4 Stephen Roche
1987 Triple Crown winner, Stephen Roche was a bit like Luis Ocaña, the thoroughbred racehorse with a fragile body. He pedalled exquisitely, like it was gift, and as such he represents the last of that kind of rider. After Roche, cycling became all about power, about numbers and logical calculations. It became physics. If a rider can sustain 400 watts and weighs 69 kilograms he will be fast. But logic couldn’t explain why Roche was fast.
He wasn’t muscular and he wasn’t particularly skinny, either. He just looked at home on a bike, perfectly balanced and in control. And he was always immaculate. Dirt and mud didn’t seem to stick to Stephen Roche. Neither did he ever look flustered, even on the day in the 1987 Giro when the tifosi spat at him and threatened him on the road to Sappada.
3 Maurizio Fondriest
Robert Millar once said of the way Maurizio Fondriest looked on a bike: “It would take you all day in front of a full-length mirror just to get the arms right.” Everything about the Italian from the mountain town of Cles screams style.
He sat just right on his bike, he pedalled perfectly, he looked immaculate. But it was all enhanced by the way he raced. Fondriest was fast, a Classics winner who made flashy attacks and had the grit to make them stick. He was a joy to watch. He is also one of the nicest people you could ever wish to meet.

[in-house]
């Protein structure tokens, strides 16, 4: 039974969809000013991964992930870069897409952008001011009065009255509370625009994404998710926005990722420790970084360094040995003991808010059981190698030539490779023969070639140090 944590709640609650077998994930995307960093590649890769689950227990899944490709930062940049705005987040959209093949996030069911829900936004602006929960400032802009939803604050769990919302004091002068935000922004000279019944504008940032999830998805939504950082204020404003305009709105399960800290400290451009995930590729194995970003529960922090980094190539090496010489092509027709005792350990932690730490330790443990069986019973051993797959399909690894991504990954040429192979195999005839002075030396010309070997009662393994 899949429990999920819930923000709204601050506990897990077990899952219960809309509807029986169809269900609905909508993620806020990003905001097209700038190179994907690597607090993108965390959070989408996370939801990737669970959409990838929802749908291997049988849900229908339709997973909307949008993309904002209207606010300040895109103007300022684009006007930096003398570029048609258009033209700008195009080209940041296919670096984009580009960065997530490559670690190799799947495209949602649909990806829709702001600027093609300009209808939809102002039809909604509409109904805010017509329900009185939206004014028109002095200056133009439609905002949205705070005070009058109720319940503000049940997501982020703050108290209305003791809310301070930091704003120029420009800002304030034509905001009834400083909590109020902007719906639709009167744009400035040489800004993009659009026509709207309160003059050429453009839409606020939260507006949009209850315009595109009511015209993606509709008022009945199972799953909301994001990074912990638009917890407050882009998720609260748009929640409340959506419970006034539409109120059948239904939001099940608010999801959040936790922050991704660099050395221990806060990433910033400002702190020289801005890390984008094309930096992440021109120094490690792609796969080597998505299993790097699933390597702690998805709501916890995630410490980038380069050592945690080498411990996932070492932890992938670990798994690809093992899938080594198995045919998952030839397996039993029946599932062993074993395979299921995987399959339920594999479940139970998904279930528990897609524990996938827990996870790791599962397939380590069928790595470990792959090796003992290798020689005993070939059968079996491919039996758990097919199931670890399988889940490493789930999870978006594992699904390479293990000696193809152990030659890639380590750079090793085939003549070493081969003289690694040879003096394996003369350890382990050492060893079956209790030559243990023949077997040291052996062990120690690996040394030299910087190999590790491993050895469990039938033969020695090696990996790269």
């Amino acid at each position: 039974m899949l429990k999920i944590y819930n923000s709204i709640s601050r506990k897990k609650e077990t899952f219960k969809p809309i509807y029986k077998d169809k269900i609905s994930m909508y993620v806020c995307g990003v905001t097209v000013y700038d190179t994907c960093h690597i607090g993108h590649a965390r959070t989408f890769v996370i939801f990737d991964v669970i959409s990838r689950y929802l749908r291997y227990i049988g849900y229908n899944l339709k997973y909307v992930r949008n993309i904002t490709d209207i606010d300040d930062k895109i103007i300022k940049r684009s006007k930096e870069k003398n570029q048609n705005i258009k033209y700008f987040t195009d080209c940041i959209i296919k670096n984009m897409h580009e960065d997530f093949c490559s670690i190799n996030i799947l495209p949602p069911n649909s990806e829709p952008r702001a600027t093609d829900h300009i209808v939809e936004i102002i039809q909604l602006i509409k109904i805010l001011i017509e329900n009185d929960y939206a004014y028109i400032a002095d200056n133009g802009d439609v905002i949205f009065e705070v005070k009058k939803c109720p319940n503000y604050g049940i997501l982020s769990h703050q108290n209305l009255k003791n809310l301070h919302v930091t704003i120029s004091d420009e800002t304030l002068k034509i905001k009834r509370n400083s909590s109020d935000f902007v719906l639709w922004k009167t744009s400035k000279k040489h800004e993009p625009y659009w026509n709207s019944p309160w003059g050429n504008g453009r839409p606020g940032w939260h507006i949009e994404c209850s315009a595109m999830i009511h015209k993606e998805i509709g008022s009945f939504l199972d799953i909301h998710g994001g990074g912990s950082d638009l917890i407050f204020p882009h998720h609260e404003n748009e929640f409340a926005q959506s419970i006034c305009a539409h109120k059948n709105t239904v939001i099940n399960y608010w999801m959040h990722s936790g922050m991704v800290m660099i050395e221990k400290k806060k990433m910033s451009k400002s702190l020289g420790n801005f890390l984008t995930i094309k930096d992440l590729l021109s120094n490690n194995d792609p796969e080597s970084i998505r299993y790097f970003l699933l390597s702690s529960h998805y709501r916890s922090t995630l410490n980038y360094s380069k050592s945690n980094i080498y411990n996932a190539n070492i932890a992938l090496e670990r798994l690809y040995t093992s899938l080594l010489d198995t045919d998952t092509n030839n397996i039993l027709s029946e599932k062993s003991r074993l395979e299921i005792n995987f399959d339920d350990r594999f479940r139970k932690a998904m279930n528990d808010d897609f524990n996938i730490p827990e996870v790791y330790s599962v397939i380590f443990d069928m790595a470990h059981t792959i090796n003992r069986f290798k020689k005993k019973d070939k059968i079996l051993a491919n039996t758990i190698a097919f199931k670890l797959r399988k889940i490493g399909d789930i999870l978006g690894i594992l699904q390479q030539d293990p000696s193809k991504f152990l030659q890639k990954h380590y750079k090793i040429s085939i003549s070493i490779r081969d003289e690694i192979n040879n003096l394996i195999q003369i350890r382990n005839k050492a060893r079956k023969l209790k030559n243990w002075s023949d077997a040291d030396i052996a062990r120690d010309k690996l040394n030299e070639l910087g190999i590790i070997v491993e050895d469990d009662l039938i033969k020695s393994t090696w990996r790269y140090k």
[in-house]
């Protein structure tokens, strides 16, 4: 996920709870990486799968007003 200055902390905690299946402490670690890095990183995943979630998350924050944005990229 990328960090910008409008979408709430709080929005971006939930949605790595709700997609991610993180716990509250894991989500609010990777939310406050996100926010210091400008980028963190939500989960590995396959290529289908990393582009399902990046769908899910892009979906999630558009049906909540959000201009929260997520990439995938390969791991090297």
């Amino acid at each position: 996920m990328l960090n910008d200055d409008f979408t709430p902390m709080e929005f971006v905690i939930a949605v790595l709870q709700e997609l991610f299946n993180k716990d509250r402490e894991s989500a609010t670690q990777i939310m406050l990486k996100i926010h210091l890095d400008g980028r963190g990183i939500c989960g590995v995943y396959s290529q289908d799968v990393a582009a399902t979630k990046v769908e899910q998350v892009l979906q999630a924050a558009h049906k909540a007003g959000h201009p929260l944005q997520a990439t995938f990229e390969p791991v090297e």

2 Roger De Vlaeminck
A four-time Roubaix winner, Roger De Vlaeminck also won Liège-Bastogne-Liège, Milan-San Remo three times, the Tour of Lombardy twice and the Tour of Flanders, as well as 22 stages in the Giro. And he won a lot of those races at a time when Eddy Merckx was trying to win everything.
De Vlaeminck was at one with the bike. He rode it like a musician plays an instrument. Those who raced against him swear he sped up when he hit stretches of pavé. But he didn’t batter the cobbles like Tom Boonen or Fabian Cancellara does. De Vlaeminck floated over them.
He had a unique style for pavé. His hands rested on the brake hoods, while his arms acted as a suspension system, absorbing the bumps, allowing his bike to move beneath him. His legs were the same. They seemed to flex independently of his pedalling.